Libyan House of Representatives Speaker Aguila Saleh on Saturday urged the international community to reject the legitimacy of the war-torn country’s UN-recognized government, which is pursuing closer military ties with Turkey.
Libya has been beset by chaos since a NATO-backed uprising toppled and killed Libyan leader Muammar Qaddafi in 2011, with rival administrations in the east and the west vying for power.
In a reflection of the deep political divisions, the elected parliament in the eastern city of Tobruk is allied with military strongman Khalifa Haftar, who is at war with the Tripoli-based Government of National Accord (GNA) recognized by the UN.
“In the coming days, the Libyan parliament will take action to ensure the withdrawal of international recognition of this government,” Saleh told reporters in an interview during a visit to Cyprus.
Saleh said he had asked Cypriot Minister of Foreign Affairs Nicos Christodoulides to “convey a message to the European Union so that it withdraws its recognition of this government [the GNA]. It is time to form a new government supported by the Libyan people and parliament.”
Libya’s parliament has been weakened by the departure of several dozen anti-Haftar lawmakers for Tripoli.
ROW OVER RESOURCES
Saleh’s visit follows a rise in tensions between Turkey on the one hand, and EU members Greece and Cyprus on the other in a conflict over offshore hydrocarbon resources that has drawn in Libya.
Turkey last month signed a deal with the GNA in Tripoli in which the two parties lay claim to much of the Mediterranean Sea, conflicting with rival claims by Greece and Cyprus.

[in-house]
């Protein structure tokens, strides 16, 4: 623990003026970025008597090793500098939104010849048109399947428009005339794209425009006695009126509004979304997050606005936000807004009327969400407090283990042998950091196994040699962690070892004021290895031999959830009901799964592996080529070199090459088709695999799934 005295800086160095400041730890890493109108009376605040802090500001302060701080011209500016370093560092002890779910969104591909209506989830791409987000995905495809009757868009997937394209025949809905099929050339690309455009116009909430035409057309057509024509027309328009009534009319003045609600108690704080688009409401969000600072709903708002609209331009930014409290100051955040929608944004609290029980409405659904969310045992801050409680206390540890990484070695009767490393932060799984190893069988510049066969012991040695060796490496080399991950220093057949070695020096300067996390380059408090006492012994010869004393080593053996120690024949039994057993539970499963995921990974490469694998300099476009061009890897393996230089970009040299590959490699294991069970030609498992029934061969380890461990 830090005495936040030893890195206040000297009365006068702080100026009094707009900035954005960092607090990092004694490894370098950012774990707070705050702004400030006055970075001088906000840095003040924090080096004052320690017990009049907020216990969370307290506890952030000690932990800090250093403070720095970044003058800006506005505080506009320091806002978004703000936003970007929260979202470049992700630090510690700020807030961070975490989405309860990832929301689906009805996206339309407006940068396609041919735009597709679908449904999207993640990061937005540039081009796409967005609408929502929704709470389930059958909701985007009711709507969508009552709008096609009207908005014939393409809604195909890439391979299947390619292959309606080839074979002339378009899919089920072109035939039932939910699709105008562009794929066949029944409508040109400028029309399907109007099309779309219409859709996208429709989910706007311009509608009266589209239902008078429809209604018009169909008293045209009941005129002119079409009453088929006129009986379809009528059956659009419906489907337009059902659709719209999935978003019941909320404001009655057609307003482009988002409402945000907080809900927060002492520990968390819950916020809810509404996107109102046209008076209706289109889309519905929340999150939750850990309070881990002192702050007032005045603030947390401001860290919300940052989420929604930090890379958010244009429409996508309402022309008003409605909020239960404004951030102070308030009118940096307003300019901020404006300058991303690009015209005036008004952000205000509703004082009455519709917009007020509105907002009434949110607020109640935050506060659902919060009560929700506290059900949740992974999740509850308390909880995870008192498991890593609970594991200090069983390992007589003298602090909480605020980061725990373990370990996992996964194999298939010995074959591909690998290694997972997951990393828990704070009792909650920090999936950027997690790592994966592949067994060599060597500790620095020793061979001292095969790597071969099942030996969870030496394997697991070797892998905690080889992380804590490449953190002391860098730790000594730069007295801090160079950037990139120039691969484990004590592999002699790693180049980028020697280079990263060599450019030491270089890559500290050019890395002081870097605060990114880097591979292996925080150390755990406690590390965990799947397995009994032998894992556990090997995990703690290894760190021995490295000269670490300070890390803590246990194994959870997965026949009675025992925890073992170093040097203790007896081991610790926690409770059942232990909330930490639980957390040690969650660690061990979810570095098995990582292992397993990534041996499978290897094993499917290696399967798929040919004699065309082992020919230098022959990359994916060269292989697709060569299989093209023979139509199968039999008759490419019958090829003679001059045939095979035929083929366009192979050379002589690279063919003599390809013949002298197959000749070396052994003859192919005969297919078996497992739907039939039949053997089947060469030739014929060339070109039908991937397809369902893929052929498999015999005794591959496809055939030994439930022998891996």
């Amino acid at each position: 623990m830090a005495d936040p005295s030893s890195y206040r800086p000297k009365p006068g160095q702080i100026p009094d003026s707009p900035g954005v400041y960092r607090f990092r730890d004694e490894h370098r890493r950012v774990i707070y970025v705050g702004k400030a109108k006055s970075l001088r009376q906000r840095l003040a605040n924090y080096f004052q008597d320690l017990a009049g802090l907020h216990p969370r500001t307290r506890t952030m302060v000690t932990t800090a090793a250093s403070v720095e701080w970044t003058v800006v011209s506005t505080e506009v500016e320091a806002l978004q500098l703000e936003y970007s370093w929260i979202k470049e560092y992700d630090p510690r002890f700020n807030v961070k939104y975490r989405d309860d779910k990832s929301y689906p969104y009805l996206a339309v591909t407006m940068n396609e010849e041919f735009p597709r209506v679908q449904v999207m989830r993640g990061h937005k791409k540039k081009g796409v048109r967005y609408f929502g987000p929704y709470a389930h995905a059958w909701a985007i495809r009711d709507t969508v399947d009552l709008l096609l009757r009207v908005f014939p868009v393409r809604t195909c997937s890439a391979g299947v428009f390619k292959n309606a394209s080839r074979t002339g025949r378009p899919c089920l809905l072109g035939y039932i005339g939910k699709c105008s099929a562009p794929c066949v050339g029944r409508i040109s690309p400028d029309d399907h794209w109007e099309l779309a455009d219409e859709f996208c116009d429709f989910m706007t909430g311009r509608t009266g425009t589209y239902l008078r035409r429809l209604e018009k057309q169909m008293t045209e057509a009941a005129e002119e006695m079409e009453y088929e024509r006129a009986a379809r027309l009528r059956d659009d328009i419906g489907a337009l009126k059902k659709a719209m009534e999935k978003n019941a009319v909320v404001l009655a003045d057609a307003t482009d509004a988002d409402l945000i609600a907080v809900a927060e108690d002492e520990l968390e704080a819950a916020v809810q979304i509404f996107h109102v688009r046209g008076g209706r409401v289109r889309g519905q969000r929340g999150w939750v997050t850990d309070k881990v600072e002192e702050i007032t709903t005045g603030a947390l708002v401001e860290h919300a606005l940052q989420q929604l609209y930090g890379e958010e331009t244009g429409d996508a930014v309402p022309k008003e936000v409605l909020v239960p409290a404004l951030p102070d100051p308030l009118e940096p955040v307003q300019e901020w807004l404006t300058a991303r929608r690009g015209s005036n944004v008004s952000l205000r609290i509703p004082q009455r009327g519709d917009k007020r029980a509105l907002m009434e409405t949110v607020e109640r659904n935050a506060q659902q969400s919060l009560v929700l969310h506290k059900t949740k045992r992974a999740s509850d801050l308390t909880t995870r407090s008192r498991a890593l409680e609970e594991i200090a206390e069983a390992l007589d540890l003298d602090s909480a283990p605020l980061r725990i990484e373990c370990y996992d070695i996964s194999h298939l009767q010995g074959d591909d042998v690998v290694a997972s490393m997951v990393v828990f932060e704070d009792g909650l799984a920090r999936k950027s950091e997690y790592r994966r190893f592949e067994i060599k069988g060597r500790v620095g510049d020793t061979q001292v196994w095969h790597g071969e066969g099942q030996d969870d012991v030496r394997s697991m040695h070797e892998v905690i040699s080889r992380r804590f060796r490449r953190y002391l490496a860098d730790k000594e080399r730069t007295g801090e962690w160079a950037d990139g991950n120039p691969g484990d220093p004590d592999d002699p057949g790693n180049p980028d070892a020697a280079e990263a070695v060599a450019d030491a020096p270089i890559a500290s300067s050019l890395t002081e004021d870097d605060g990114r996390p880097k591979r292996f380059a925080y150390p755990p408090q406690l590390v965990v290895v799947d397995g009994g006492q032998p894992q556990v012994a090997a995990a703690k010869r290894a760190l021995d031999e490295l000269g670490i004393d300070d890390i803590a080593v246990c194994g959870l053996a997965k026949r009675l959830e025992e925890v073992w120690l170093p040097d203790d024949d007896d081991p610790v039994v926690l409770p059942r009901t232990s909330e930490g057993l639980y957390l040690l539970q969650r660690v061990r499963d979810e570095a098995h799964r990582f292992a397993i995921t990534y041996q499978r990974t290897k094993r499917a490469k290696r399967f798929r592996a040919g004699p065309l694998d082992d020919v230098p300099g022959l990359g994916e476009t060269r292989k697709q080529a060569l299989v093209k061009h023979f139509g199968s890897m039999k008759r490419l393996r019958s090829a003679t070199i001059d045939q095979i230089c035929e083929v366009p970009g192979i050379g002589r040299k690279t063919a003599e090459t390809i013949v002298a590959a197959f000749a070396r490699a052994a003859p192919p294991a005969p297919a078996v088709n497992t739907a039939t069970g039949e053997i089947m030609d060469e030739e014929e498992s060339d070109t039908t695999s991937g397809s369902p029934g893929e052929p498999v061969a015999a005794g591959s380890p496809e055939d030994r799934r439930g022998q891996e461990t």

At the same time, Turkey is stepping up military aid to Tripoli, which is battling Haftar’s forces for control of the capital.
Saleh also met his Cypriot counterpart, Demetris Syllouris.
In a joint statement, they called the Turkey-GNA agreement a violation of international law, labeled Turkey’s plan to send troops to Libya “unacceptable” and said that Ankara was escalating regional tensions, the Cyprus News Agency reported.
They also discussed ways to counter Turkey’s two Libya agreements, which Cyprus strongly opposes.
One provides for a direct military intervention by Turkish forces in support of the GNA, a move Ankara has said might begin as early as next month.
The other sets a maritime boundary between Libya and Turkey, which has angered Greece and Cyprus as they step up plans to exploit offshore gas reserves in the eastern Mediterranean.
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